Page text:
In 1998, Roland Emmerich, armed with millions of dollars, top-notch FX and a star cast, made Godzilla, one of the worst summer blockbusters of all time. Last year, Gareth Edwards, armed with $500,000, a couple no-name actors and FX software he bought off-the-shelf, made Monsters, arguably a minor masterpiece of its genre. There’s a lesson to be learned here – besides the obvious one, which is “Roland Emmerich should really stop making movies.”

Monsters is unique from other giant monster movies in that it does not focus on the initial monster attack, but rather the aftermath of all the devastation. You know how all those Godzilla movies always gloss over the massive recovery that would have to follow one of those giant battles? This is finally the movie that gets into that. It’s six years after a space probe broke up over Mexico, which in turn led to giant aliens appearing in the country. These creatures have now become an unfortunate part of everyday life – the US and Mexico military’s have cordoned off a large “infected zone” on their border, but from time to time the aliens still pop up in populated areas in Mexico. It sucks big time (understatement), but the residents are simply too poor to leave, and so must live in constant vigil of the next “attack.”

The film follows an America photojournalist tasked with bringing his employer’s beautiful young daughter back to America from a vacation in Mexico. Unfortunately, due to a couple mishaps, their only option to get back is to cross the “infected zone,” an essential no-man’s-land where the two must always be on the lookout for not only the aliens, but also regular military air-strikes.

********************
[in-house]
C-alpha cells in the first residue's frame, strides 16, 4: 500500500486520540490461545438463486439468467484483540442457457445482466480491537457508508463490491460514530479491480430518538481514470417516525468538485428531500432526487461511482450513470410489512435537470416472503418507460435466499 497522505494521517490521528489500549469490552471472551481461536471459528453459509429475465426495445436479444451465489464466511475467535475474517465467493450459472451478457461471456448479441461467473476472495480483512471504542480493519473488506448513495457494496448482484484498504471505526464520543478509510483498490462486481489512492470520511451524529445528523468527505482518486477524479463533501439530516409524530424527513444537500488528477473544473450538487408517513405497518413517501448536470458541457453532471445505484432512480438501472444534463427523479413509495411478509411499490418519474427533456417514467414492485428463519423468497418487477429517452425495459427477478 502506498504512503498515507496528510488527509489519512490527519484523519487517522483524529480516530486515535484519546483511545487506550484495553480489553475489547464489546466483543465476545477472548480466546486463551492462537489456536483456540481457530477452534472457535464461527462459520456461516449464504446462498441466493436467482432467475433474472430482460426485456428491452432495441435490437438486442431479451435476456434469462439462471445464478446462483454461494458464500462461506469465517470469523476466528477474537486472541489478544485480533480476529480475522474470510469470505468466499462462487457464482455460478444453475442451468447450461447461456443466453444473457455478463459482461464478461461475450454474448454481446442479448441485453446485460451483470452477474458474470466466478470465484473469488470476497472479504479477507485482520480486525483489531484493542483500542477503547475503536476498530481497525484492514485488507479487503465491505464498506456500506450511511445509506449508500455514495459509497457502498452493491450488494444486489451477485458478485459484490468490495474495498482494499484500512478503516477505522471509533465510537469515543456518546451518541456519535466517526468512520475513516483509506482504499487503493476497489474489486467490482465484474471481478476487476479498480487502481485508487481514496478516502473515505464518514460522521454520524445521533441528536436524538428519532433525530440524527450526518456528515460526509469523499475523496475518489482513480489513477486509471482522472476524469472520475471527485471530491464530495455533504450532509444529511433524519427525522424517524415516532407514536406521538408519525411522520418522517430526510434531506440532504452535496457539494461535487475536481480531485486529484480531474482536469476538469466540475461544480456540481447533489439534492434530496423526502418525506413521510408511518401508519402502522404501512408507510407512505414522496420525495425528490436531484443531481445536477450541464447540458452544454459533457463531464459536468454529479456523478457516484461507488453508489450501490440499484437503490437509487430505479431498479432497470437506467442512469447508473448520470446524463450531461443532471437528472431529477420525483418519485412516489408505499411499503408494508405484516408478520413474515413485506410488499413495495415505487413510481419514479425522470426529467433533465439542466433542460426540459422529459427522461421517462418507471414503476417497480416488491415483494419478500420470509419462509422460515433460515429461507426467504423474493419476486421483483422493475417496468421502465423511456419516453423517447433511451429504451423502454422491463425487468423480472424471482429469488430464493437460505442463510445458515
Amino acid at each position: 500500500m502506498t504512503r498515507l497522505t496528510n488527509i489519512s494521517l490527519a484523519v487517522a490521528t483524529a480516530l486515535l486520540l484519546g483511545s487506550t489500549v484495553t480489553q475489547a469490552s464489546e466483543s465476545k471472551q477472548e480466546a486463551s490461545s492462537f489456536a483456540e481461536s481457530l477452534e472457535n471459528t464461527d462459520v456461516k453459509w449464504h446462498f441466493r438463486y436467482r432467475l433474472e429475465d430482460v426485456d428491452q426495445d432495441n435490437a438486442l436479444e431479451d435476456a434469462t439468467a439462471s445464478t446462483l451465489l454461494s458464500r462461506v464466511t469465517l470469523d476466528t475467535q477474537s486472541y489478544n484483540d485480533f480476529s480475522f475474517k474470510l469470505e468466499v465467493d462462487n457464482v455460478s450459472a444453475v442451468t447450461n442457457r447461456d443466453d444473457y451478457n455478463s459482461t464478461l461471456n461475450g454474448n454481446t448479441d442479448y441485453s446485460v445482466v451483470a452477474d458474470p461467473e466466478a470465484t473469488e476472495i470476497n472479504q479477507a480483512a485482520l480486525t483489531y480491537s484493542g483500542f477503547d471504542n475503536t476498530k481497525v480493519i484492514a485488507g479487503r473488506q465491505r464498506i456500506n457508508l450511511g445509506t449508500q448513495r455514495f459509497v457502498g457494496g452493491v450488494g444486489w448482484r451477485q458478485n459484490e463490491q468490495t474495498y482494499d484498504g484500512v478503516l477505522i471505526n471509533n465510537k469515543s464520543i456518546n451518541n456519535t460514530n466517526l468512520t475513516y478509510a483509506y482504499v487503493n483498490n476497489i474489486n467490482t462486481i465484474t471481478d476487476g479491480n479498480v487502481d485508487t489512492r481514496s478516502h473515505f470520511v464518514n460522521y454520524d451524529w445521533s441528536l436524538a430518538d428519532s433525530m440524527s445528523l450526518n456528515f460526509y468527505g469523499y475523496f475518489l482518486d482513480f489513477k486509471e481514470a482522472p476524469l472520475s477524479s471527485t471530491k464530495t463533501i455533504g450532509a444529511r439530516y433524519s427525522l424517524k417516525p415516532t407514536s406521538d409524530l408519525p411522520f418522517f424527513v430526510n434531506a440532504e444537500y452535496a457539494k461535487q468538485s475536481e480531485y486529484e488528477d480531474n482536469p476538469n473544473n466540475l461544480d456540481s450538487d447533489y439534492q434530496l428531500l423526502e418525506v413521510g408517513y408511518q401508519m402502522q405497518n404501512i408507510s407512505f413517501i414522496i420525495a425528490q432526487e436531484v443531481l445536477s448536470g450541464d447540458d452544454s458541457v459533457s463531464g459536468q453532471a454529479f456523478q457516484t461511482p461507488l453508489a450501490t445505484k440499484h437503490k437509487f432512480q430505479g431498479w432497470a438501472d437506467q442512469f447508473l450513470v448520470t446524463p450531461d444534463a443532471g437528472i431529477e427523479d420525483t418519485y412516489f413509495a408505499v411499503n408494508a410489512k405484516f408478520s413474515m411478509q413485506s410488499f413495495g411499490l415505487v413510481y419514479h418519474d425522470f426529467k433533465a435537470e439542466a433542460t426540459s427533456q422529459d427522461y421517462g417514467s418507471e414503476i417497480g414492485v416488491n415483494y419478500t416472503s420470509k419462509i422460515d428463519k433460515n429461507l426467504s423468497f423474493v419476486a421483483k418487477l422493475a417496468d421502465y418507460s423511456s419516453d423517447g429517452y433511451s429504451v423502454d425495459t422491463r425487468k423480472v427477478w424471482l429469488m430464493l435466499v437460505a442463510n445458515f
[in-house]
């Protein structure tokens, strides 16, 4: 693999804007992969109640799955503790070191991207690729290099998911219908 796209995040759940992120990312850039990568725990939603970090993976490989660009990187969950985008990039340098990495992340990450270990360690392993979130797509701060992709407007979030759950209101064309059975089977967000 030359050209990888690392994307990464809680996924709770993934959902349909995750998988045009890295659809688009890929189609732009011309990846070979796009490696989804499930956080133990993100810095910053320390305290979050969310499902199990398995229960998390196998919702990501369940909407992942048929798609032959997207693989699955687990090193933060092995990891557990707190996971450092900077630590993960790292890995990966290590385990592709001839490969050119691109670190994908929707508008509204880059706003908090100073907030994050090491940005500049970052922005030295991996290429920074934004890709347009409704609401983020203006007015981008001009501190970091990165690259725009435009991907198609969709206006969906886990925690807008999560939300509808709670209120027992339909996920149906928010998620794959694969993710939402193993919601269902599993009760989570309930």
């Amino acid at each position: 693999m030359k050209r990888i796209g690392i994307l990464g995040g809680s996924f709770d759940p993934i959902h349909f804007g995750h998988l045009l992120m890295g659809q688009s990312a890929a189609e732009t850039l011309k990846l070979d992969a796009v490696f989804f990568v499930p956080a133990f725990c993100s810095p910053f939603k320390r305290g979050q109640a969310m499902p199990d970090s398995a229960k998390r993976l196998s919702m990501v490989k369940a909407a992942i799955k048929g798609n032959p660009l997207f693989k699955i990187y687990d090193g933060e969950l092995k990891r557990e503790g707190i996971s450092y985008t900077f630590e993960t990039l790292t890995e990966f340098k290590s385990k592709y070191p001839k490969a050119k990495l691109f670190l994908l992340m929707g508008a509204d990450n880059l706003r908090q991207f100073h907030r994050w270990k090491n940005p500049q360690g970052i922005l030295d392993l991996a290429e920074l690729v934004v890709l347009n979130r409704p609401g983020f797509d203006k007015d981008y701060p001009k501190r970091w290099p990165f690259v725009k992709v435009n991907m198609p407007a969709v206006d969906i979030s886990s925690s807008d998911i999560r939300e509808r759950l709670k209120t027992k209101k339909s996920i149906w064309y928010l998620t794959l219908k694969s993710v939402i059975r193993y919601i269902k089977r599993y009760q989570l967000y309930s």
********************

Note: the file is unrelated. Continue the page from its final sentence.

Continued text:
It sounds like a pretty action-packed premise, but be forewarned – this is NOT a movie to watch if you’re just in the mood for a Godzilla-esque, slam-bang action film. In fact, there is really not that much action in this movie at all. Rather, this is a thoughtful, slow-moving and at times somber meditation on humanity and its response to tragedy, filtered through the tropes of the giant monster genre. It may not be for everyone, but I found it utterly engaging, especially since – like I said – it was addressing something that has always slightly bothered me while watching more exciting monster movies.

And don’t get me wrong – there ARE monsters here, and when they do show up, it does pack quite the punch. Edwards wisely keeps his creatures mostly in the shadows or out of focus for much of the movie, which makes it all the better when they finally show up in full force in the film’s moving climax. And the fact that Edwards created all of these FX on a laptop with software you or I could go buy only makes it all the more impressive.

I liked this film a lot. It’s a new and much-welcome twist on an old genre, and proves the “giant monster movie” still has something to say when you have the right guy saying it. For that reason, I’m very excited that Edwards has been chosen to direct the new Godzilla reboot, as his work here suggests a respect and appreciation of the genre that pretty much guarantees he’s better suited for the material than Emmerich. And I can’t wait to see what he can do with some real toys at his disposal.



This review was originally posted at Trevor Likes Movies on August 8th, 2011.